The myth of “free” health care

It's Free!Bill Anderson posting at the Lew Rockwell Blog spotlights one of modern America’s most persistent medical economic myths:

It seems that [Nobel Prize-winning economist Paul] Krugman really does believe that government magically provides free health care, and even though doctors and other medical personnel continue to be paid, apparently such a system has no opportunity cost. Granted, he has written elsewhere that a “universal” system would be less costly than what we have now because profits are “costs” to the economic system. A system that does not have profit by definition will be less costly, and that everything else will operate just as it did before the nationalization. (Yep, he really seems to believe this nonsense.)

A few quotes from chapter 6 of economist Thomas Sowell’s fantastic book Basic Economics: A Citizen’s Guide to the Economy will show where Mr. Krugman has gone astray:

Socialists have lon regarded profits as simply “overcharge,” as Fabian socialist George Bernard Shaw called it, or a “surplus value” as Karl Marx called it.  Only after socialism went from being a theory to being an actual economic system in various countries did it become painfully apparent that people in socialist countries had a harder time trying to afford things than most people in capitalists countries…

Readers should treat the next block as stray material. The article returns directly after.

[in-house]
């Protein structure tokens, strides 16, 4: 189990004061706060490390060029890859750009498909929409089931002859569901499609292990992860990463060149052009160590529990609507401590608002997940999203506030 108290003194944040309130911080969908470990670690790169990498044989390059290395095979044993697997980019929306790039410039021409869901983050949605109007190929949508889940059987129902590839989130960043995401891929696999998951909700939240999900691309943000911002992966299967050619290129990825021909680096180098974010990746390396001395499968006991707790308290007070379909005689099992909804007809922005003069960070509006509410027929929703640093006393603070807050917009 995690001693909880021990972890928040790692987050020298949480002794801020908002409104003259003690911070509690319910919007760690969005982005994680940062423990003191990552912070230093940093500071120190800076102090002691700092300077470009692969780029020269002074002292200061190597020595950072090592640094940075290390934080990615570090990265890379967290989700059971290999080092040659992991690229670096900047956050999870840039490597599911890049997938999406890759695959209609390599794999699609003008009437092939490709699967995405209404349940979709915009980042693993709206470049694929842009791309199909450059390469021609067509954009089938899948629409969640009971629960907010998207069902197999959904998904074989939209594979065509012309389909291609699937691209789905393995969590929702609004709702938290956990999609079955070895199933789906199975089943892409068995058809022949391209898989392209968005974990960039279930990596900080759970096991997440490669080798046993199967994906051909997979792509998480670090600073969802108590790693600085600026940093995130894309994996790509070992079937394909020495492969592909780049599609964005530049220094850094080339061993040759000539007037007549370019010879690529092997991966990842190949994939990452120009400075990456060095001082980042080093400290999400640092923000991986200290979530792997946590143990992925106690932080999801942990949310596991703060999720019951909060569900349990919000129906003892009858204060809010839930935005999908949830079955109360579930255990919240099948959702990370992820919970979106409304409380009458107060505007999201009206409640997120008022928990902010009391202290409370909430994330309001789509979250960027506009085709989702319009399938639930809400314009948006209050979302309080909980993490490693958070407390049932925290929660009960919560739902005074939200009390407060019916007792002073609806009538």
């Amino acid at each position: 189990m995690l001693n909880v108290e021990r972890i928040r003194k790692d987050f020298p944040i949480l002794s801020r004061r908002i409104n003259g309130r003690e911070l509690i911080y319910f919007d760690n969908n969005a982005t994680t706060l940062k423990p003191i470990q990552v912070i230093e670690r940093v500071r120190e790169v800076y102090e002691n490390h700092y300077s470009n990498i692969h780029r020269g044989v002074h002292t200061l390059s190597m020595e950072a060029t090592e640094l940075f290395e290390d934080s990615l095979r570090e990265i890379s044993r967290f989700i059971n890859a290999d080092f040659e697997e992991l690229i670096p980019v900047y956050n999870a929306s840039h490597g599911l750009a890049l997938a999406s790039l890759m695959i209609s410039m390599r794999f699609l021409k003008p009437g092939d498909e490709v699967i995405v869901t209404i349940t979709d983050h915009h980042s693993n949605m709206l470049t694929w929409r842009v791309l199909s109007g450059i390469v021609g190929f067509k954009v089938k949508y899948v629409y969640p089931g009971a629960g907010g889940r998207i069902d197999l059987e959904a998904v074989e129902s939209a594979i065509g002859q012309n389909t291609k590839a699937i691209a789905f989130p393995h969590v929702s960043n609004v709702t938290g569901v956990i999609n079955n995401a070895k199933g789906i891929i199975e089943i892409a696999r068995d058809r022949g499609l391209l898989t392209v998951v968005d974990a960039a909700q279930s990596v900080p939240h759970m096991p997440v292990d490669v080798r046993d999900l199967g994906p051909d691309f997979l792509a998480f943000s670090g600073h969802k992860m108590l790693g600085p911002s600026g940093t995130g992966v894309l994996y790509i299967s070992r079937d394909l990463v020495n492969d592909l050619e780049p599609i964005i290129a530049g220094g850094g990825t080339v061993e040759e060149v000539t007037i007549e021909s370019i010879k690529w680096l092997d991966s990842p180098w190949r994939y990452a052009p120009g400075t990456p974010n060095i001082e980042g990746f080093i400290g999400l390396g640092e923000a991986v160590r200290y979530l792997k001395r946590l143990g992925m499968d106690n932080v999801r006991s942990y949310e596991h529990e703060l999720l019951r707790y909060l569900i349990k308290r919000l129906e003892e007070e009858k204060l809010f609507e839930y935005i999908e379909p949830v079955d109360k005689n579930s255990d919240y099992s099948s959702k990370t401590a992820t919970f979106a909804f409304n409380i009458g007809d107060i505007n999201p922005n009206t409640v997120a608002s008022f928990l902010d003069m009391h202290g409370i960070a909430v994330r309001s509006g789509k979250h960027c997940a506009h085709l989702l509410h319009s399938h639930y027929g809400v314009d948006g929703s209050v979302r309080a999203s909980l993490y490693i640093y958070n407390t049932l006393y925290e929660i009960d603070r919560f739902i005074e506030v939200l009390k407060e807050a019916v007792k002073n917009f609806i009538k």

The hope for profits and the threat of losses is what forces a business owner in a capitalist economy to produce at the lowest cost and sell what the customers are most willing to pay for.  In the absence of these pressures, those who manage enterprises under socialism have far less incentive to be as efficient as possible under given conditions…

In short, while capitalism has a visible cost — profit — that does not exist under socialism, socialism has an invisible cost — inefficiency — that gets weeded out by losses and bankruptcy under capitalism.

It is a constant source of amazement how large a subset of the population believes that health care — a highly visible and pervasive profession involving millions of extensively trained people and much advanced technology, and costing at present well over $2 trillion a year — can somehow be made totally free of charge by government decree.

As American humorist James Thurber once quipped, “You can fool too many of the people too much of the time.”

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